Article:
As every employer in America is likely aware, the U.S. Equal Employment Opportunity Commission (EEOC), is the federal body responsible for enforcing laws that prohibit job discrimination and harassment. In addition to investigating complaints of job discrimination and harassment, from time to time the EEOC issues formal guidance to set forth its policies and to discuss how federal laws and regulations may apply in specific situations. Recently, the EEOC published a proposal to update its Enforcement Guidance on Harassment in the Workplace. While not yet adopted, this proposal is notable because if it is adopted, it will mark the first guidance on harassment issued by the EEOC in over 30 years, and will be in place in the first quarter of 2024.
The EEOC’s Proposed Enforcement Guidance on Harassment in the Workplace is not intended to change any laws, and even if adopted, it will not have this effect. As EEOC Chair Charlotte Burrows stated in the press release that accompanied the publication of the proposed guidance, “Preventing and addressing harassment in America’s workplaces has long been a key priority for the EEOC, and this guidance will provide clarity on new developments in the law and build in the Commission’s previous work.”
These are complicated times for those in the private sector. From the burgeoning relevance of gender identities to running a workplace that functions primarily online, it may be difficult for companies to know which of their processes may require updating. Here is what employers should know about the proposed guidance to make sure their policies are compliant with modern standards:
The EEOC has clarified its views on sex-based harassment to encompass any harassment based on a woman’s reproductive decisions. They have also set expectations for employers regarding transgender and non-binary individuals. The EEOC considers it to be harassment to intentionally misgender (such as referring to a transgender woman as “him”) or likewise deny that person access to a restroom or other sex-segregated areas that are consistent with their gender identity. In other words, whatever gender an employee identifies with, that is how they must be treated.
Due to the increase of remote work largely due to the COVID-19 pandemic, more work is taking place virtually than ever before. Because of this, the EEOC felt it essential to provide additional guidance for inappropriate conduct that occurs digitally.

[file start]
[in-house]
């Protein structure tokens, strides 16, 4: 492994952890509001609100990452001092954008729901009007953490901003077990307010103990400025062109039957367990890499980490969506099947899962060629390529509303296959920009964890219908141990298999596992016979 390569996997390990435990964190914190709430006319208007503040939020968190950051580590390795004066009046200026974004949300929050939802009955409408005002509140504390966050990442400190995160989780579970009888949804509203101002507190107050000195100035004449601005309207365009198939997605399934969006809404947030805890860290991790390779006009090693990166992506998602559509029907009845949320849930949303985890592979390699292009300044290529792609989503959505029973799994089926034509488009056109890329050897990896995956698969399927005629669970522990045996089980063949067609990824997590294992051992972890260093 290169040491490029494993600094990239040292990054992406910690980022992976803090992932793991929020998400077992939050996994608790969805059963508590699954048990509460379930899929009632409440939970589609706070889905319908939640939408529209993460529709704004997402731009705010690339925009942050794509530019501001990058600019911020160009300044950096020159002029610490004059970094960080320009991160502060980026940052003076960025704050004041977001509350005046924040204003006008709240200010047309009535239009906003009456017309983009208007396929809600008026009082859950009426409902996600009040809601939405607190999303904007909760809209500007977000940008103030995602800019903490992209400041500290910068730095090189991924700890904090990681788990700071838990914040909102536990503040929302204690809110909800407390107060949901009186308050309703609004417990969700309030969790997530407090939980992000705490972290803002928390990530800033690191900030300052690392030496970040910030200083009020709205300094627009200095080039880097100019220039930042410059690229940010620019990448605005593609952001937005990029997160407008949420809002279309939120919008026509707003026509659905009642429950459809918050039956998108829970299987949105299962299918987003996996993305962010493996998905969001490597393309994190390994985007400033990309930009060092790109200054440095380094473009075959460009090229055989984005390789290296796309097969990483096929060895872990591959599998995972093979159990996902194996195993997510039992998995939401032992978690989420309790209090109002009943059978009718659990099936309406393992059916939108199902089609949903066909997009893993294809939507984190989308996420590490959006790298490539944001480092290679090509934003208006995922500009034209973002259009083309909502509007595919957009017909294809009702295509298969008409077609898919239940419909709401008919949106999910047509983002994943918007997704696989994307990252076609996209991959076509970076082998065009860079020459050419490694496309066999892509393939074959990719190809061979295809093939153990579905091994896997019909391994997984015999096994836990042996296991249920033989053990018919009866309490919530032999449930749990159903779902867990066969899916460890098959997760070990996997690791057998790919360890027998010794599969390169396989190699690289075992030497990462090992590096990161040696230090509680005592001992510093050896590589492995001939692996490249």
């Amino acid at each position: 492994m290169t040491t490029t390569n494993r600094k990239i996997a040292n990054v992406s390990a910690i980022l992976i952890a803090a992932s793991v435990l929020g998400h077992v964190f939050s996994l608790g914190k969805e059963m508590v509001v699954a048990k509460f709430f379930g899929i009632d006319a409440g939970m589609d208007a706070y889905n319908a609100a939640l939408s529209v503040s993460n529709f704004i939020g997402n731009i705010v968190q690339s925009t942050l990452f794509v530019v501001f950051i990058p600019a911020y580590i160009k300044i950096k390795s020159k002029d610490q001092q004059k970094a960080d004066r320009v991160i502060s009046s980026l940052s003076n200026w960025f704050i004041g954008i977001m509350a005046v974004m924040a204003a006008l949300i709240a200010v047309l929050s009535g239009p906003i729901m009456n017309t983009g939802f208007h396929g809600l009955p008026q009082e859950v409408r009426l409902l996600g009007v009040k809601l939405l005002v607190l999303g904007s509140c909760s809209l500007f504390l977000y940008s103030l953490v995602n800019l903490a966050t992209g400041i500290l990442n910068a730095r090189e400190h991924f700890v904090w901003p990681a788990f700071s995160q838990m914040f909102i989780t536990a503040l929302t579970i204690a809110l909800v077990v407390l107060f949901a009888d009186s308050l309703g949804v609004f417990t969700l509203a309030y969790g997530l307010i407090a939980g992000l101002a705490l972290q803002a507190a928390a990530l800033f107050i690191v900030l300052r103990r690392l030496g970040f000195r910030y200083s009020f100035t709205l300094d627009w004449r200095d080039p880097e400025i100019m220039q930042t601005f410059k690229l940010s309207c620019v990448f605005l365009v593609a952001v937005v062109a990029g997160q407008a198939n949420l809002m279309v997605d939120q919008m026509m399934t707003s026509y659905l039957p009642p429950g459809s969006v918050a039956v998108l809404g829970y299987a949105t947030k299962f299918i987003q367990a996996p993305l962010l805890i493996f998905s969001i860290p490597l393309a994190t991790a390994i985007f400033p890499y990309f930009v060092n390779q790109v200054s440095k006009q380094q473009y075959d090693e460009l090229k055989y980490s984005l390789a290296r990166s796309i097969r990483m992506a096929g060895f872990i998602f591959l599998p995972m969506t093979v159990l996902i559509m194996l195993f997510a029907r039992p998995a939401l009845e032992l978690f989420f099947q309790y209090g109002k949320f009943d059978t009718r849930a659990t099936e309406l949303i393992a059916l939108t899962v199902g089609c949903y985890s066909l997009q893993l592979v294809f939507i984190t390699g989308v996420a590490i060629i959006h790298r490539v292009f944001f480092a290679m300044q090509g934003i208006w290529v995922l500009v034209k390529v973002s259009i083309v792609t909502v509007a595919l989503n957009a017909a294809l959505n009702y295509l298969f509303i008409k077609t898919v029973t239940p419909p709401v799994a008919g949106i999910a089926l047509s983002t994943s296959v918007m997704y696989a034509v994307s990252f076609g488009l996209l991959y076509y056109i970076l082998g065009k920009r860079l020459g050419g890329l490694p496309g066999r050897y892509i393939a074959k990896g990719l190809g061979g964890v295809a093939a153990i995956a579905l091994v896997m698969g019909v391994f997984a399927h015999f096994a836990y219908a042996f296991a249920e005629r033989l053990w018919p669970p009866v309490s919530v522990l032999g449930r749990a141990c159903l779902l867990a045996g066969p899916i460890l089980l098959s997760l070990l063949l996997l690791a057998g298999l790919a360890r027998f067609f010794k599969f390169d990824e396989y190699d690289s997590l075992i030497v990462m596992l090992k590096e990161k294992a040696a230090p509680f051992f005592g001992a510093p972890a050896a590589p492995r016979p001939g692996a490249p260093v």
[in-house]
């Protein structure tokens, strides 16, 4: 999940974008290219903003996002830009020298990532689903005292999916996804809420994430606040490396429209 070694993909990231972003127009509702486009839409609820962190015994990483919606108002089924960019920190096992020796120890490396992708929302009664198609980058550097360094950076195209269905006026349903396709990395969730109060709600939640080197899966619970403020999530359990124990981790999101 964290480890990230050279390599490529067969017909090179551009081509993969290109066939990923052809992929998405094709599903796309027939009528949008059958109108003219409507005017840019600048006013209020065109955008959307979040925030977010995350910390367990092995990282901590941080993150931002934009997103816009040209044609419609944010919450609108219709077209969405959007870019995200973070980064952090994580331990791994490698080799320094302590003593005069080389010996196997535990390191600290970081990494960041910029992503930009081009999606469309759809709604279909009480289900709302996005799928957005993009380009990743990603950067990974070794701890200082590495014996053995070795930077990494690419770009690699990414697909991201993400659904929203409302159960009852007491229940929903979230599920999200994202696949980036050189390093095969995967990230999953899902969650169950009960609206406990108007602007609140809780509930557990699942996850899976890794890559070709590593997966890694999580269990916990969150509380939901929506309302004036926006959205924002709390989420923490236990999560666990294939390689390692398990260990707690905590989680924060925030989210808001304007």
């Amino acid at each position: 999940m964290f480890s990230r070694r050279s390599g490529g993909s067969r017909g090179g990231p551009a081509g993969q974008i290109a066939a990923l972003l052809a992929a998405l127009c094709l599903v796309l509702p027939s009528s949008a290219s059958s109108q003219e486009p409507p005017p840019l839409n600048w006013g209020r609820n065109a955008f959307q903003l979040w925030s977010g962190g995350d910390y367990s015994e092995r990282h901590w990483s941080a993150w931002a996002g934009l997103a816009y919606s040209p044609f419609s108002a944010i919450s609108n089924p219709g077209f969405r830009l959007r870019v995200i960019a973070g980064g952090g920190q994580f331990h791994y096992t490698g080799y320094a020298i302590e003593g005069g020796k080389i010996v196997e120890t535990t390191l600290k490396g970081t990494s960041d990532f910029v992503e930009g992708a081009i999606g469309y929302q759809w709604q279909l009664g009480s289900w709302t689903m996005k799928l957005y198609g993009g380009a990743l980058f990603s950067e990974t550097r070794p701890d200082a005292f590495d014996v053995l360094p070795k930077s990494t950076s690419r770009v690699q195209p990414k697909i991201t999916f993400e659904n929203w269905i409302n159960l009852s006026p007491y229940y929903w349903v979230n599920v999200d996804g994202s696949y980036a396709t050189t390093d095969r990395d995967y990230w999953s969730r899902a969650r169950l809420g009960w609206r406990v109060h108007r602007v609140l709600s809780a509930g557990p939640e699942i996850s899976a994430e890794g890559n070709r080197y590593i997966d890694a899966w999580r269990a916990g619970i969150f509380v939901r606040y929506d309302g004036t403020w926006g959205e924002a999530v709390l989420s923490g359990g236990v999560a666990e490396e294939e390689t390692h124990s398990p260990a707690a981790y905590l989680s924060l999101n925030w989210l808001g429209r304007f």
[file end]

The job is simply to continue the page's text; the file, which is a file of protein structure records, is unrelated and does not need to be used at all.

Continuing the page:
The EEOC considers harassment occurring in electronic communications (both company-owned and private) to be valid factors that can contribute to a hostile work environment. Not only does this include unwelcome sexual advances made virtually or through text (like non-consensual private photos or computer-doctored images), but it also includes offensive social media posts that make an employee feel unwelcome.
For example, if a supervisor posts discriminatory comments online that can be construed as hostile to certain employees — even if the comment is made from the supervisor’s personal account — it can still be considered a form of workplace harassment. Simply put, if online after-hours conduct has the potential to create a hostile work environment, it may be sufficient to warrant an EEOC investigation — the results of which could hold the employer liable.
“Objective” and “Reasonable”
Previous guidance has stated that EEOC investigations needed to prove that the harassment in question was “objectively” hostile as considered by a “reasonable” person. The EEOC furthered that notion by clarifying that a reasonable person only refers to someone who is a part of the complainant’s same protected class.
A large portion of the EEOC’s proposed new guidance focuses on the myriad of ways employers may be held liable for the conduct of their employees. One significant way an employer may fall short is in their official anti-harassment policies. These policies should be thorough and easy to understand by every employee. For example, if an employee does not speak English, the employer can be held liable for harassment instigated by that employee unless the employer has provided their anti-harassment policies in the employee’s native language.
Companies can also be held liable when an employee feels their harassment is being incited by a person with supervisory authority over them (and thus capable of punishing or firing the complainant). Even if the offending employee doesn’t have that authority, companies can still be held liable for creating that appearance.
If harassment is reported to a supervisor, the actions or inactions of the supervisor could also lead to employer liability. Companies must be able to prove that reasonable corrective actions were taken in response to a harassment complaint. Failure to do this may result in the employer losing the right to certain defenses during the EEOC’s investigation.
What Can Employers Do Now?
To discuss how your company can mitigate its risk or retain an experienced employment attorney for a potential EEOC investigation, contact Carol Harding at Earp Cohn. Carol represents businesses, public entities, and individuals in employment-related matters. In addition to her litigation experience, she focuses on evaluating her clients’ policies and procedures to avoid future legal liability.